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Memorial Day weekend, the unofficial start to the camping season, is already past us.

It’s an exciting time for families to get their camper or travel trailer all set to go out for the weekend and enjoy the summer season. Now if the weather would just cooperate.

Sitting around a campfire and visiting with friends and family brings lifelong memories that we will cherish forever. Unfortunately, there are times that excitement is quickly dashed as soon as you make it back home.

Imagine this scenario:

You and your family load up the RV, tow it to your favorite camping destination and spend three days there. The last thing usually on everyone’s mind while camping is: “Is my house safe?”

You arrive home and immediately you notice household items on the floor, dressers tipped over in bedrooms, and clothing strewn throughout the house.

Your kitchen is also a mess. All the cabinets are open, and drawers are emptied out all over the floor.

You then realize your home has been burglarized. You start the process of itemizing all the items that appear to be missing.

This will disrupt your life for a while as you go through your house with law enforcement to determine all that is now gone.

I get asked over and over from homeowners on how to not be a victim of burglary.

This is a complex question that can take awhile to explain, but you must think like a burglar and ask yourself:

If I was going to break into my house, what am I looking for? Are there large shrubs blocking views of my windows? Is my back door more secluded or seen by my neighbors? Are all my interior lights off when I’m gone for the entire weekend? Do my closest neighbors know that I’m gone and the only cars in our driveway are the ones we own?

To avoid this nightmare please consider some easy and practical steps when you are planning on leaving for your trip:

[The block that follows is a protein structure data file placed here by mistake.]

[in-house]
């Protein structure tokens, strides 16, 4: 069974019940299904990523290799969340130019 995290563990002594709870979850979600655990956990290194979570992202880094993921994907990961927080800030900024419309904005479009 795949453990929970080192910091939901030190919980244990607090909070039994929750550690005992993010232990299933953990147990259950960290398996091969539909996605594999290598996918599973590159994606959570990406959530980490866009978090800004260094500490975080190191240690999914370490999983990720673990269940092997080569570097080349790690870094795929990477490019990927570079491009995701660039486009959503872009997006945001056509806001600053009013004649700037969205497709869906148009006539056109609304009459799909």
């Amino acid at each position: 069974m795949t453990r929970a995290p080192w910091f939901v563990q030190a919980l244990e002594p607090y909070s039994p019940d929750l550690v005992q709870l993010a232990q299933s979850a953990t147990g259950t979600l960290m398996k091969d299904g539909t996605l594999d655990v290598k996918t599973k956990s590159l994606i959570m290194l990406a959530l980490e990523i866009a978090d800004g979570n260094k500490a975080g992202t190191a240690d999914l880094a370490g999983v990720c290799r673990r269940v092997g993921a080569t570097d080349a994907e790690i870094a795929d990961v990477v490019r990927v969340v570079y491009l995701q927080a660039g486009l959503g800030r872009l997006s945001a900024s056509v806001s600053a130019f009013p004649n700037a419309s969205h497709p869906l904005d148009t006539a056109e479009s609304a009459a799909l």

• Alert your neighbors that you will be gone, and no one should be at your house that entire time.

• Let them know the only cars that should be in your driveway are the ones that are normally there.

• If there are lights left on, let you neighbor know which ones.

Remember that burglars do watch neighborhoods and could realize you are gone on a trip if your RV is not on the side of your house as it normally is.

Plan on making your house occupied while you are gone.

Have timer lights on inside and outside your home. Have all expected package deliveries delivered only when you are back from your trip.

Consider having a Neighborhood Watch program where you live. This puts neighbors on the same page and they can report all suspicious activities to law enforcement while you are gone.

Neighbors watching out for each other really works.

Also, some campers have trusted house sitters while they are gone. If you go that route, be sure to alert your neighbors of that.

Please enjoy your summer outings and make those times be your lasting memory. Just keep a few of these tips in mind to avoid being a victim of burglary.

— Chad Clark is undersheriff of the Skagit County Sheriff’s Office. Contact him by email at scsocommunity@co.skagit.wa.

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